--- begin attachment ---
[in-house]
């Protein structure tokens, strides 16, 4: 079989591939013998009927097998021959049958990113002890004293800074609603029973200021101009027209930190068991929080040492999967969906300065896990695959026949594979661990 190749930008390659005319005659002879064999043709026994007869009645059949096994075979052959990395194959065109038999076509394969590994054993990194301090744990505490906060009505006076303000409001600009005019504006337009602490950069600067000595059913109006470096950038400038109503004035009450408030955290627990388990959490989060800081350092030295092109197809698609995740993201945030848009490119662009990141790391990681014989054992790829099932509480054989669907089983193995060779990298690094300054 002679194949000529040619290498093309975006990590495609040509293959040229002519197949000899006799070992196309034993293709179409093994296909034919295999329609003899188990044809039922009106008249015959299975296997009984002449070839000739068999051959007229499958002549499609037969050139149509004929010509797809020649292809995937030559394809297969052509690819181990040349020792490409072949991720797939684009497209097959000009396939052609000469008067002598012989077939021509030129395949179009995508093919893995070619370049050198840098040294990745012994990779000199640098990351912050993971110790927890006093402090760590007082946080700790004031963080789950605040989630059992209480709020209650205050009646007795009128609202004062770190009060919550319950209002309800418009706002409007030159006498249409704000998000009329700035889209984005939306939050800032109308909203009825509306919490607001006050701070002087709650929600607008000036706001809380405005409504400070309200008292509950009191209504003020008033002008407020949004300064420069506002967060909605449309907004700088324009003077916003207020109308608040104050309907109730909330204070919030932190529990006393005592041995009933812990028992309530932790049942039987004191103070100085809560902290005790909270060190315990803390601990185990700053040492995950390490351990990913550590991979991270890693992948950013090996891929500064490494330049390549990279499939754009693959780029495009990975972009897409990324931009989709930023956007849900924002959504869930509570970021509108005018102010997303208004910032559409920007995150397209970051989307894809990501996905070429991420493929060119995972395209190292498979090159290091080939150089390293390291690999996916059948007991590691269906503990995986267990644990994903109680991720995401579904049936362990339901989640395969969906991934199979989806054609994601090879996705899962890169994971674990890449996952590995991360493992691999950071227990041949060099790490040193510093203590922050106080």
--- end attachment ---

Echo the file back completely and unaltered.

[in-house]
């Protein structure tokens, strides 16, 4: 079989591939013998009927097998021959049958990113002890004293800074609603029973200021101009027209930190068991929080040492999967969906300065896990695959026949594979661990 190749930008390659005319005659002879064999043709026994007869009645059949096994075979052959990395194959065109038999076509394969590994054993990194301090744990505490906060009505006076303000409001600009005019504006337009602490950069600067000595059913109006470096950038400038109503004035009450408030955290627990388990959490989060800081350092030295092109197809698609995740993201945030848009490119662009990141790391990681014989054992790829099932509480054989669907089983193995060779990298690094300054 002679194949000529040619290498093309975006990590495609040509293959040229002519197949000899006799070992196309034993293709179409093994296909034919295999329609003899188990044809039922009106008249015959299975296997009984002449070839000739068999051959007229499958002549499609037969050139149509004929010509797809020649292809995937030559394809297969052509690819181990040349020792490409072949991720797939684009497209097959000009396939052609000469008067002598012989077939021509030129395949179009995508093919893995070619370049050198840098040294990745012994990779000199640098990351912050993971110790927890006093402090760590007082946080700790004031963080789950605040989630059992209480709020209650205050009646007795009128609202004062770190009060919550319950209002309800418009706002409007030159006498249409704000998000009329700035889209984005939306939050800032109308909203009825509306919490607001006050701070002087709650929600607008000036706001809380405005409504400070309200008292509950009191209504003020008033002008407020949004300064420069506002967060909605449309907004700088324009003077916003207020109308608040104050309907109730909330204070919030932190529990006393005592041995009933812990028992309530932790049942039987004191103070100085809560902290005790909270060190315990803390601990185990700053040492995950390490351990990913550590991979991270890693992948950013090996891929500064490494330049390549990279499939754009693959780029495009990975972009897409990324931009989709930023956007849900924002959504869930509570970021509108005018102010997303208004910032559409920007995150397209970051989307894809990501996905070429991420493929060119995972395209190292498979090159290091080939150089390293390291690999996916059948007991590691269906503990995986267990644990994903109680991720995401579904049936362990339901989640395969969906991934199979989806054609994601090879996705899962890169994971674990890449996952590995991360493992691999950071227990041949060099790490040193510093203590922050106080």